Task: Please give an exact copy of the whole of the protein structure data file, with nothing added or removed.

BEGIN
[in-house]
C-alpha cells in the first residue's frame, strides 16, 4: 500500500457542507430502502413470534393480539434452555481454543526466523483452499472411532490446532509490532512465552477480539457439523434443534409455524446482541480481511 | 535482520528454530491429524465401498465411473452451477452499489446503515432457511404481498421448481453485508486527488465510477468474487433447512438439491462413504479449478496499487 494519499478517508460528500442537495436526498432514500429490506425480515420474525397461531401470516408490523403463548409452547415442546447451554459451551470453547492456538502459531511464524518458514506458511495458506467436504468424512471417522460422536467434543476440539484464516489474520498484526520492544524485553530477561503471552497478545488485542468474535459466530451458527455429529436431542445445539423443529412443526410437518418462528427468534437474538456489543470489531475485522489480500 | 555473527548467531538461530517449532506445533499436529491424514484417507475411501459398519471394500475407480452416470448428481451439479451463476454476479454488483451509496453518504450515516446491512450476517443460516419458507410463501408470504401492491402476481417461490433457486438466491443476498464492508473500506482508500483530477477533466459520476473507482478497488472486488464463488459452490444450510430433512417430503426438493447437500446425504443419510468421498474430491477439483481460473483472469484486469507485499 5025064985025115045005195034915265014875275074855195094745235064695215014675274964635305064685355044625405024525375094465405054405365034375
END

[in-house]
C-alpha cells in the first residue's frame, strides 16, 4: 500500500457542507430502502413470534393480539434452555481454543526466523483452499472411532490446532509490532512465552477480539457439523434443534409455524446482541480481511 | 535482520528454530491429524465401498465411473452451477452499489446503515432457511404481498421448481453485508486527488465510477468474487433447512438439491462413504479449478496499487 494519499478517508460528500442537495436526498432514500429490506425480515420474525397461531401470516408490523403463548409452547415442546447451554459451551470453547492456538502459531511464524518458514506458511495458506467436504468424512471417522460422536467434543476440539484464516489474520498484526520492544524485553530477561503471552497478545488485542468474535459466530451458527455429529436431542445445539423443529412443526410437518418462528427468534437474538456489543470489531475485522489480500 | 555473527548467531538461530517449532506445533499436529491424514484417507475411501459398519471394500475407480452416470448428481451439479451463476454476479454488483451509496453518504450515516446491512450476517443460516419458507410463501408470504401492491402476481417461490433457486438466491443476498464492508473500506482508500483530477477533466459520476473507482478497488472486488464463488459452490444450510430433512417430503426438493447437500446425504443419510468421498474430491477439483481460473483472469484486469507485499 5025064985025115045005195034915265014875275074855195094745235064695215014675274964635305064685355044625405024525375094465405054405365034375